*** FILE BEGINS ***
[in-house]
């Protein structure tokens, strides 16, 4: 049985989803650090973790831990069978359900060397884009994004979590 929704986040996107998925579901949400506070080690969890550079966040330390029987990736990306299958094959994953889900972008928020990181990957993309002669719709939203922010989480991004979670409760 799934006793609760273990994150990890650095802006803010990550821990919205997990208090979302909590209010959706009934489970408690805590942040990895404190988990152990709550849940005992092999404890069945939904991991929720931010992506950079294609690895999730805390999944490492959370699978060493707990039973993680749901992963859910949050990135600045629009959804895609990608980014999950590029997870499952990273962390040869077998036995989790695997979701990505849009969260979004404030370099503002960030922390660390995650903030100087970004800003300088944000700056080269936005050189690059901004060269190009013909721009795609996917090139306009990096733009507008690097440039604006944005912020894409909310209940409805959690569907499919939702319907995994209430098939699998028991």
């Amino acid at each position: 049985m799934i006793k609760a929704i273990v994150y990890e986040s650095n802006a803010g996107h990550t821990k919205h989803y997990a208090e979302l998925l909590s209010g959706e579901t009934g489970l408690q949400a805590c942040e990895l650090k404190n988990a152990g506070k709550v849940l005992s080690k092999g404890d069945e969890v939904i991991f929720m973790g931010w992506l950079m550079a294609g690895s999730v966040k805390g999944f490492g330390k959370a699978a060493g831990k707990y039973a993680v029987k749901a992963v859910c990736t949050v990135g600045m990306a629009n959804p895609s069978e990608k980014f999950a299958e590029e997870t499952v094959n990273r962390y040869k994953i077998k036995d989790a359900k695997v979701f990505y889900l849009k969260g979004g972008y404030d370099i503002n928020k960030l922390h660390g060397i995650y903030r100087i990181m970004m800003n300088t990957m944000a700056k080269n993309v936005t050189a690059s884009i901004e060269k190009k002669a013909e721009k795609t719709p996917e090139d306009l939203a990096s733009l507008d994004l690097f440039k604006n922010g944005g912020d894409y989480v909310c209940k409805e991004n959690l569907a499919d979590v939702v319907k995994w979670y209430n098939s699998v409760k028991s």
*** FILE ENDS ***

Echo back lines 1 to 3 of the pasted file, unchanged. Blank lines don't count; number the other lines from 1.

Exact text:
[in-house]
């Protein structure tokens, strides 16, 4: 049985989803650090973790831990069978359900060397884009994004979590 929704986040996107998925579901949400506070080690969890550079966040330390029987990736990306299958094959994953889900972008928020990181990957993309002669719709939203922010989480991004979670409760 799934006793609760273990994150990890650095802006803010990550821990919205997990208090979302909590209010959706009934489970408690805590942040990895404190988990152990709550849940005992092999404890069945939904991991929720931010992506950079294609690895999730805390999944490492959370699978060493707990039973993680749901992963859910949050990135600045629009959804895609990608980014999950590029997870499952990273962390040869077998036995989790695997979701990505849009969260979004404030370099503002960030922390660390995650903030100087970004800003300088944000700056080269936005050189690059901004060269190009013909721009795609996917090139306009990096733009507008690097440039604006944005912020894409909310209940409805959690569907499919939702319907995994209430098939699998028991």
């Amino acid at each position: 049985m799934i006793k609760a929704i273990v994150y990890e986040s650095n802006a803010g996107h990550t821990k919205h989803y997990a208090e979302l998925l909590s209010g959706e579901t009934g489970l408690q949400a805590c942040e990895l650090k404190n988990a152990g506070k709550v849940l005992s080690k092999g404890d069945e969890v939904i991991f929720m973790g931010w992506l950079m550079a294609g690895s999730v966040k805390g999944f490492g330390k959370a699978a060493g831990k707990y039973a993680v029987k749901a992963v859910c990736t949050v990135g600045m990306a629009n959804p895609s069978e990608k980014f999950a299958e590029e997870t499952v094959n990273r962390y040869k994953i077998k036995d989790a359900k695997v979701f990505y889900l849009k969260g979004g972008y404030d370099i503002n928020k960030l922390h660390g060397i995650y903030r100087i990181m970004m800003n300088t990957m944000a700056k080269n993309v936005t050189a690059s884009i901004e060269k190009k002669a013909e721009k795609t719709p996917e090139d306009l939203a990096s733009l507008d994004l690097f440039k604006n922010g944005g912020d894409y989480v909310c209940k409805e991004n959690l569907a499919d979590v939702v319907k995994w979670y209430n098939s699998v409760k028991s």